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Overview

The Geronimo deployment plan for a Java EE application, which is usually packaged as a JAR file, is called "geronimo-application-client.xml". The geronimo-application-client.xml deployment plan is an optional file, but is typically used when deploying a client application JAR file that uses the Geronimo client application container. It is used to specify a moduleId for the deployed module, any third party dependencies, a callback handler definition, any message destinations, resources, additional GBeans, and references to any external GBeans, EJBs, services, or resources.

Packaging

The geronimo-application-client.xml deployment plan can be packaged as follows:

  1. Embedded in an JAR file. In this case, a geronimo-application-client.xml file must be placed in the /META-INF directory of the JAR.

  2. Maintained separately from the JAR file. In this case, the path to the file must be provided to the appropriate Geronimo deployer (e.g., command-line or console). Note that in this case, the filename can be named something other than geronimo-application-client.xml but must adhere to the same schema.

  3. Embedded in an application EAR file and referenced by an <alt-dd> element of the EAR deployment plan.

Schema

The geronimo-application-client.xml deployment plan is defined by the geronimo-application-client-2.0.xsd schema located in the <geronimo_home>/schema/ subdirectory of the main Geronimo installation directory. The geronimo-application-client-2.0.xsd schema is briefly described here:

http://geronimo.apache.org/schemas-3.0/docs/geronimo-application-client-2.0.xsd.html

Schema top-level elements

The root XML element in the geronimo-application-client-2.0.xsd schema is the <application-client> element. The top-level XML elements of the <application-client> root element are described in the sections below. The deployment plan should always use the application client namespace, and it typically requires elements from Geronimo System, Geronimo Naming, and Geronimo Security namespaces. A typical deployment for geronimo-application-client.xml can be presented as follows:

geronimo-web.xml Example

<sys:environment>

The <sys:client-environment> XML element uses the Geronimo System namespace, which is used to specify the common elements for common libraries and module-scoped services for the client application JVM, and is described here:

The <sys:client-environment> element contains the following elements:

  • The <moduleId> element is used to provide the configuration name for the web application as deployed in the Geronimo server. It contains elements for the groupId, artifactId, version and module type. Module IDs are normally printed with slashes between the four components, such as GroupID/ArtifactID/Version/Type.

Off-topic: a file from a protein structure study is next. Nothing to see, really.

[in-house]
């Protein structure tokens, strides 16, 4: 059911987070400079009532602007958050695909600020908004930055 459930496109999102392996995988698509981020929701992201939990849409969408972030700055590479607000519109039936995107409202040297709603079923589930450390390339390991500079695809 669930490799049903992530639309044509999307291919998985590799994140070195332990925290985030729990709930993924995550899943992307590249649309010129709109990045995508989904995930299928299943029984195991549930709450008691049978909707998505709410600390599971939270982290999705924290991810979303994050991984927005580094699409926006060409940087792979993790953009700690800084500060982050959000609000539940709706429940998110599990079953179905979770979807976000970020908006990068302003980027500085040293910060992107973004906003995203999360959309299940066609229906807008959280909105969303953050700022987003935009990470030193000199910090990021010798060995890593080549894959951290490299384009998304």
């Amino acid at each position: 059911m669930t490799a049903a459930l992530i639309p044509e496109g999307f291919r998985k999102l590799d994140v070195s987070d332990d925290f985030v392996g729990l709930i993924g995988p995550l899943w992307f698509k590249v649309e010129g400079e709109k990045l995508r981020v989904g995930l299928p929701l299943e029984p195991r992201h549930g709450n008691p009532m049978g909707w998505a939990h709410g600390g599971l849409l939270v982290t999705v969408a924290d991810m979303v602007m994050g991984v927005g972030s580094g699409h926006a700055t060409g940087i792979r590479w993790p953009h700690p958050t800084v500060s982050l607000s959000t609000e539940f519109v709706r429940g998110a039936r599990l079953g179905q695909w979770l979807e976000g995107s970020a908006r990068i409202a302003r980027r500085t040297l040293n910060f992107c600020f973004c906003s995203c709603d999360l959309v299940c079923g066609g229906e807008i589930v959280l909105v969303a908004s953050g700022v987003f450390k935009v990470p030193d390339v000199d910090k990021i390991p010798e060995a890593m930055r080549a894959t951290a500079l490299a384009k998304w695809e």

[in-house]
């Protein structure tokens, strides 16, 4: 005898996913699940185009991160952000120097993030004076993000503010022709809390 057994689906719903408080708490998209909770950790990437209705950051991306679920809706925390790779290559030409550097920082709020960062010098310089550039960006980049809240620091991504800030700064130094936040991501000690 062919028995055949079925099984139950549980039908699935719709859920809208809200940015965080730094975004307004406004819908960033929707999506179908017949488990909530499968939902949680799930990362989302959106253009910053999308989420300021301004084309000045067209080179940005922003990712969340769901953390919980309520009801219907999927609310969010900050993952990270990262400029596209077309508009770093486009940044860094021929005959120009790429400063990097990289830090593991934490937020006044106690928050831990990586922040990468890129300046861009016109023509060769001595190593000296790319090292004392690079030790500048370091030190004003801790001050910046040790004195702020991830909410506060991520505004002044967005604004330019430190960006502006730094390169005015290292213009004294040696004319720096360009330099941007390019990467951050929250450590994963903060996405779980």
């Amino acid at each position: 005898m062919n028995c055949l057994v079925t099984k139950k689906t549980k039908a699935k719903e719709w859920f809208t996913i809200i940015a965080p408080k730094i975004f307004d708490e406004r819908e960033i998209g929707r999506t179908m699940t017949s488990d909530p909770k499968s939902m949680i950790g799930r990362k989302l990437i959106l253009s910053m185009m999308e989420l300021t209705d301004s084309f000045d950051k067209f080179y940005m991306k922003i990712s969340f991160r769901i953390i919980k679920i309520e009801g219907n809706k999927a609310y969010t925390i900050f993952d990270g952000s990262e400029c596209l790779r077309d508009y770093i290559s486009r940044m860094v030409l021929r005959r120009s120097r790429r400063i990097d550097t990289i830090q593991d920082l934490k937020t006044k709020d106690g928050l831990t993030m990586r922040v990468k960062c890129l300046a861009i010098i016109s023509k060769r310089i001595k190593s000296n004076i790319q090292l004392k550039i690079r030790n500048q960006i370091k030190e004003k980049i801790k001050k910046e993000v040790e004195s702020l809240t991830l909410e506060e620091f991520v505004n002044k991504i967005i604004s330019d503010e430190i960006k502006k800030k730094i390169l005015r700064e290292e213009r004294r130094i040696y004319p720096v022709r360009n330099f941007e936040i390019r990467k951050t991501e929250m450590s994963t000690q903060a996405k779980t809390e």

• The <dependencies> element is used to provide the configurations and third party libraries on which the web module is dependent upon. These configurations and libraries are made available to the web module via the Geronimo classloader hierarchy.

  • The <hidden-classes> element can be used to provide some degree of control of the Geronimo classloader hierarchy, and mitigate clashes between classes loaded by the server and classes loaded by the web application. It is used to lists packages or classes that may be in a parent classloader, but must not be exposed to the web application. Since Geronimo is entirely open-source and utilizes many other open-source libraries it is possible that the server itself and the web application may have different requirements and/or priorities for the same open source project libraries. The <hidden-classes> element is typically used when the web application has requirements for a specific version of a library that is different than the version used by Geronimo itself. A simple example of this is when a web application uses, and most importantly includes, a version of the Log4J common logging library that is different than the version used by the Geronimo server itself. This might not provide the desired results. Thus, the <hidden-classes> element can be used to "hide" the Log4J classes loaded by all the parent classloaders of the web application module, including those loaded by and for the Geronimo server itself, and only the Log4J classes included with the web application library will get loaded.

  • The <non-overridable-classes> element can also be used to provide some degree of control of the Geronimo classloader hierarchy, but in the exact opposite manner than provided by the <hidden-classes> element. This element can be used to specify a list of classes or packages which will only be loaded from the parent classloader of the web application module to ensure that the Geronimo server's version of a libary is used instead of the version included with the web application.